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Old 12-08-2015, 04:27 PM   #8
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I live in Miami, FL. There arent any emission tests or anything of that sort here. And lets say God forbid I get into an accident, the last two shops didnt report anything to CarFax. Thats Miami for ya! lol. So idk, i guess if something happens it can screw me over. But at the same time it might not. Worst case scenario replace it before its sent out to a body shop for X reason?
Either way, if the risk is worth the reward for you... Go for it!
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Old 12-09-2015, 02:01 AM   #9
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Originally Posted by martinez8191 View Post
Sup guys, so im looking to get a new cluster for my baby with the My-Color. Iv found a good amount on ebay for good prices too. But a lot of them have WAY more miles than mine does. How would I go about changing that? I have software for the car since I work at a locksmith company. I have Ford MMP and a CarDAQ to be able to program the keys back on. Could I change the mileage through there as well?
_______________
Changing the mileage is a Misdemeanor in Florida.

When your odometer ceases to work, most people assume they must replace the unit, which can get quite expensive. However, you can repair an odometer fairly easily. The odometer stops working because the gear within the odometer has worn out. You'll need no special tools to do this, but you must know what to watch out for or you could permanently damage the speedometer that is housed in the same gauge as the odometer. Don't worry about messing with the car's recorded mileage when you repair an odometer; you will not and cannot change the mileage it has recorded. Also note: the speedometer and odometer are part of the same gauge collectively referred to as the "speedometer gauge."


•Disconnect the negative cable from your car's battery.


•Using a flat head screwdriver, gently pry the gasket around the edge of the face of your speedometer gauge away from the dash and remove the gasket. Pull the entire speedometer gauge out of the dash; be careful not to disconnect the connecting electrical wires when doing this. Once you can reach behind the gauge, note how the wire connects to it and then disconnect it by grasping it near the connection and pulling it free.


•Lay the gauge face down on your work surface and remove the screws from the back of the case with a regular-size Phillips head screwdriver. Once the screws are removed, lift the gauge out of its casing and turn it face up on your work surface.


•Grasp the post that is used to reset the trip odometer and gently pull it from the gauge. Do this slowly; if you feel any resistance as you are pulling, place a finger under the dial of the gauge and press upward where the post passes through and connects into the motor casing. The motor casing will look like a small black plastic box attached to the reverse side of the dial, and will be separate from the metal housing of the gauge that contains the speedometer.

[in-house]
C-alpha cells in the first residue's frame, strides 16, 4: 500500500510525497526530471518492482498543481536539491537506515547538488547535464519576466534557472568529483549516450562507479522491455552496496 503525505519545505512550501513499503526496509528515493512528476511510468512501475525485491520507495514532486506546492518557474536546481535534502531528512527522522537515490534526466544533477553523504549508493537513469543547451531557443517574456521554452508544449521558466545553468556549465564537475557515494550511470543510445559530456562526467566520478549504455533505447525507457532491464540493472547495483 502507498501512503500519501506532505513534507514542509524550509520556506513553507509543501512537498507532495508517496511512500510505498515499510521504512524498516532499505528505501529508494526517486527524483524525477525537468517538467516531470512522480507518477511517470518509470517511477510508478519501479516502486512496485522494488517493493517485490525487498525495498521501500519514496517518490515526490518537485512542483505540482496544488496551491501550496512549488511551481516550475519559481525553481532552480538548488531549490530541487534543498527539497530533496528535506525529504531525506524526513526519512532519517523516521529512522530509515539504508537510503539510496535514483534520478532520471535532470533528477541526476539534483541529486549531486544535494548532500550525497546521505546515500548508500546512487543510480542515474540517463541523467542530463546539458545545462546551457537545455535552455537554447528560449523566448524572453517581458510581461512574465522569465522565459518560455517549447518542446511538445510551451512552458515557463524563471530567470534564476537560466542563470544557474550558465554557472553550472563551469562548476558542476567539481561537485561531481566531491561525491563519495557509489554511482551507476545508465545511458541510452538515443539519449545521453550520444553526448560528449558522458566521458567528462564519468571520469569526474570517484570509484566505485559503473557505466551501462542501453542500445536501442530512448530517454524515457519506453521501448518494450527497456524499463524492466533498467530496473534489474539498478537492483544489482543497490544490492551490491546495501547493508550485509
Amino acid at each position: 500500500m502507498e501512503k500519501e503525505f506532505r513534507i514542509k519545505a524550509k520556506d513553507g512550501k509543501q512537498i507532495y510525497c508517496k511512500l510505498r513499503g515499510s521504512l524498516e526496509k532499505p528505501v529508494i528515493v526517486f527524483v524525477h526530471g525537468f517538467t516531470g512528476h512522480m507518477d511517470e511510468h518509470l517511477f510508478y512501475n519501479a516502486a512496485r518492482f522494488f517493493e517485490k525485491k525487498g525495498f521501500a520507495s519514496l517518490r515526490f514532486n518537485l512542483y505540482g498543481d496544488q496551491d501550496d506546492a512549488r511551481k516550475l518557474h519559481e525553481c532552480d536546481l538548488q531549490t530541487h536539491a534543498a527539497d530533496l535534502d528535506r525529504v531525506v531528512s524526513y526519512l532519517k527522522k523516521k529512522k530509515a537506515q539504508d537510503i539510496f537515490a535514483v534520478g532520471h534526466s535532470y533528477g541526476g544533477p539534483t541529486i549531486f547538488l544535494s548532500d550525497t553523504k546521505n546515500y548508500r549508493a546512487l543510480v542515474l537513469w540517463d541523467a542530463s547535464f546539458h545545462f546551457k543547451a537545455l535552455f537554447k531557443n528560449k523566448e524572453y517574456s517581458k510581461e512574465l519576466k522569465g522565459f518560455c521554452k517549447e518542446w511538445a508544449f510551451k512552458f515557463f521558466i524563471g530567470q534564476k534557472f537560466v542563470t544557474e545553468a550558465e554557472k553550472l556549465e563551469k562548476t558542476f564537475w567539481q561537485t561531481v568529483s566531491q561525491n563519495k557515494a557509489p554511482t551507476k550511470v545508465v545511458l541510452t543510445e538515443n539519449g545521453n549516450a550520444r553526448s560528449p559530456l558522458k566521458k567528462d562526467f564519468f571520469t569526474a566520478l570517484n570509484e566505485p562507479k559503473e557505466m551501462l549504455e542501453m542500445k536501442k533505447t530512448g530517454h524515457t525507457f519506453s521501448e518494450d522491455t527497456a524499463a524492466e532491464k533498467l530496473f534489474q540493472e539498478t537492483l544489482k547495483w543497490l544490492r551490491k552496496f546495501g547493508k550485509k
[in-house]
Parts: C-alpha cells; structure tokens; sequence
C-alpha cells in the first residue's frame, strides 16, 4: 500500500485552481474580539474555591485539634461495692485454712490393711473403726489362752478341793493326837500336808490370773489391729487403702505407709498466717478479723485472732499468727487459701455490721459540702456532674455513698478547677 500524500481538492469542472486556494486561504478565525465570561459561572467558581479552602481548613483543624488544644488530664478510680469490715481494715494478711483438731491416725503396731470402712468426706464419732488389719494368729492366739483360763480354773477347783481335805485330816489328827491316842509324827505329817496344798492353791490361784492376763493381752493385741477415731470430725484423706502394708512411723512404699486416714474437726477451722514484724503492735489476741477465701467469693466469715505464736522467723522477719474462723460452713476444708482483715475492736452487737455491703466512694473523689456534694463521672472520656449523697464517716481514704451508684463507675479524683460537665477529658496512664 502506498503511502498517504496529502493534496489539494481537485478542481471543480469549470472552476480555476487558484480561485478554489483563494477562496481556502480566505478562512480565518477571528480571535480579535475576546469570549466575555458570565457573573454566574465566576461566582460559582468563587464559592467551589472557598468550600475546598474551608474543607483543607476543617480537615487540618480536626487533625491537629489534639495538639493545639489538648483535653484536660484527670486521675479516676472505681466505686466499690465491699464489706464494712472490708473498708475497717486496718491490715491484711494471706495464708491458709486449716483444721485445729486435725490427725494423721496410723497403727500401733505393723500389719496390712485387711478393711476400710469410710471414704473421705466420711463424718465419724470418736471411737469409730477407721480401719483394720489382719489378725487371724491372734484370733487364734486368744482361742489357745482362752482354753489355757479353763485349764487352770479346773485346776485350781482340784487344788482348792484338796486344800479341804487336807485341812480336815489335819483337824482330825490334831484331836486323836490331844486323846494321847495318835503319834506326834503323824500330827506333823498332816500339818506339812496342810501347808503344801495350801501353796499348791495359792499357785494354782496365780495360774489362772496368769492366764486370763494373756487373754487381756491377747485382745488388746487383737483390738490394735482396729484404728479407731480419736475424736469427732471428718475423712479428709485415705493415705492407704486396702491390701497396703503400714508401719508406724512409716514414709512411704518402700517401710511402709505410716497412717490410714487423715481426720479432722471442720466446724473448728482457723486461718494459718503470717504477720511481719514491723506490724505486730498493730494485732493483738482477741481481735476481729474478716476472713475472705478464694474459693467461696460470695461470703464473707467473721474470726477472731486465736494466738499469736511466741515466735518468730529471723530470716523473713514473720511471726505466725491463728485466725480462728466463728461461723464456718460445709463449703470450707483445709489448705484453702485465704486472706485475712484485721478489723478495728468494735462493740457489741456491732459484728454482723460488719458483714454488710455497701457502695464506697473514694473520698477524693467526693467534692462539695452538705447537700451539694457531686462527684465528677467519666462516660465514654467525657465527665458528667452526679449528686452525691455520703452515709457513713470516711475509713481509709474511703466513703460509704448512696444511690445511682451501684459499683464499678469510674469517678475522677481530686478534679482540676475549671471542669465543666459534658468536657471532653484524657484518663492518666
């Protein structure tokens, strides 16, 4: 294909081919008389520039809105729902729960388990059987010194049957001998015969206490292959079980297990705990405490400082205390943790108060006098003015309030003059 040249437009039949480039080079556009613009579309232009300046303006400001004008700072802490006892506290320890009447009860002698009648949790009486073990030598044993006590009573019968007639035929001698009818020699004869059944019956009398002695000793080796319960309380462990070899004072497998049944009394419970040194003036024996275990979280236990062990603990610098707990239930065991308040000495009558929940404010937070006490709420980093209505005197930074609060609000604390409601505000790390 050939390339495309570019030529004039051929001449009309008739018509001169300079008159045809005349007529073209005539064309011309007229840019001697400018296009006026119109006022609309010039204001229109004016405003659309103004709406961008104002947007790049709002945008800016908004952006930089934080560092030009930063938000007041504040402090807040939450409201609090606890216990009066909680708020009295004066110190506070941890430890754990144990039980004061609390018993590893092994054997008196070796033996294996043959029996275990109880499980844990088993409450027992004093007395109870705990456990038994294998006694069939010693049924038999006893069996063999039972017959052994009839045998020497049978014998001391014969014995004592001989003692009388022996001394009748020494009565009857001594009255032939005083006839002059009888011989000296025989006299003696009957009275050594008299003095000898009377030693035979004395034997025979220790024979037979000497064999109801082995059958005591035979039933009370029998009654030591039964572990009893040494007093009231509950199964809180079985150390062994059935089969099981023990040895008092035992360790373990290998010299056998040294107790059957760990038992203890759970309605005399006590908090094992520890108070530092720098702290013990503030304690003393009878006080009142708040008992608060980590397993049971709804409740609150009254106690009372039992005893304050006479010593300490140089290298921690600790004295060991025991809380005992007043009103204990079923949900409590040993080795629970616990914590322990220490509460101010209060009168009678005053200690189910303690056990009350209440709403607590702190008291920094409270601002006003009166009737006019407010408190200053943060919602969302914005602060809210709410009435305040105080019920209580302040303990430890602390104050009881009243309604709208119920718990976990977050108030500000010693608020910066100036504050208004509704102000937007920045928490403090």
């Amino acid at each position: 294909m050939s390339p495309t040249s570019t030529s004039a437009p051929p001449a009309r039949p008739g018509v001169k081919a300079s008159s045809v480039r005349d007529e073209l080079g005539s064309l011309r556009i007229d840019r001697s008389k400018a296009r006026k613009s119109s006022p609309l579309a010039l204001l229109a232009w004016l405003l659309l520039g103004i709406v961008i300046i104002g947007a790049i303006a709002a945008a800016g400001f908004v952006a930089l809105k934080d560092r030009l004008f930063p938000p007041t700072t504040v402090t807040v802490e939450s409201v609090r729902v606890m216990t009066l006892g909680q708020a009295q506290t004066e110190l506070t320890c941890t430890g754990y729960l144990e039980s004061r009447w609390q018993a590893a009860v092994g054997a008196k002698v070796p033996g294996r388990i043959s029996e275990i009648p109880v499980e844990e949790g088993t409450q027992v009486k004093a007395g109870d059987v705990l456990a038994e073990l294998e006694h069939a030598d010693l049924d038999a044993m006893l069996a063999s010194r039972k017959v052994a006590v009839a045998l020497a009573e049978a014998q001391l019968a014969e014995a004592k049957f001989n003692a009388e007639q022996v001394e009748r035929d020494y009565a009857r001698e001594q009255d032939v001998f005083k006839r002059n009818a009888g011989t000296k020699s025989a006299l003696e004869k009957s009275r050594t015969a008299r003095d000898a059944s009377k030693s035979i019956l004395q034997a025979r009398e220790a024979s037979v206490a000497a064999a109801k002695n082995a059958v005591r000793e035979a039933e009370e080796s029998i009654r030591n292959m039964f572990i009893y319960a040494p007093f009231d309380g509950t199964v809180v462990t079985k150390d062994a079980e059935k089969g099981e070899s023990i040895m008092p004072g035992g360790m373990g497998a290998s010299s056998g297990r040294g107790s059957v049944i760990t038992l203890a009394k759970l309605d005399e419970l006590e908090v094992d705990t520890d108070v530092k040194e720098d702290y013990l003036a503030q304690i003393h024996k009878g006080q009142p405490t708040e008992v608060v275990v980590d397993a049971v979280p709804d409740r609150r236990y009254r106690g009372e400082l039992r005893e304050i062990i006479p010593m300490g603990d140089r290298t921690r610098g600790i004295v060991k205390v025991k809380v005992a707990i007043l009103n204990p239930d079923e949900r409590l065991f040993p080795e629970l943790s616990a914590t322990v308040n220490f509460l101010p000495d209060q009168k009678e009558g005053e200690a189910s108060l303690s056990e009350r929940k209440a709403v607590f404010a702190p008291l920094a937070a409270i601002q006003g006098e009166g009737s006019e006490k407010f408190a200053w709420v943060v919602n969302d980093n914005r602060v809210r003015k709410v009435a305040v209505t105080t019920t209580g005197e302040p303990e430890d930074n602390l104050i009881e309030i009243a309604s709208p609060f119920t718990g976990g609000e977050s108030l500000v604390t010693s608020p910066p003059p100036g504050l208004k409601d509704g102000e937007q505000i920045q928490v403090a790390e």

•Remove the speedometer needle by pinching the round base of the needle and turning the needle clockwise until it stops, then pull up slowly and gently while rocking the needle back and forth slightly. It is very easy to bend the needle and it is essential that you take your time doing this step and do not force the needle off.


•Unscrew and remove the two screws in the face of the gauge using one of the mini Phillips head screwdrivers from your computer repair kit. Once the screws are removed, pull the motor casing for the odometer out from the dial.


•Pull the gear pod off the top of the motor casing. The gear pod is attached to the "lid" of the casing and will come off as such.


•Pry the odometer planetary gear from the gear pod using a mini flat head screwdriver from your computer repair kit. Press your replacement gear into position and reassemble the gauge by reversing the steps you took to remove it.

Read more : How to Repair an Odometer | eHow
_____________________

If this is too complicated for you, take it to the nearest Ford Dealership. They will remove the odometer and send it to one of two companies in the States. One is in Ohio and the other is in California. It will be sent overnight and they will be able to set the correct mileage.

Don't worry about messing with the car's recorded mileage when you repair an odometer; you will not and cannot change the mileage it has recorded.

Good Luck!
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Old 12-09-2015, 09:04 AM   #10
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Quote:
Originally Posted by NewMtang View Post
_______________

Changing the mileage is a Misdemeanor in Florida.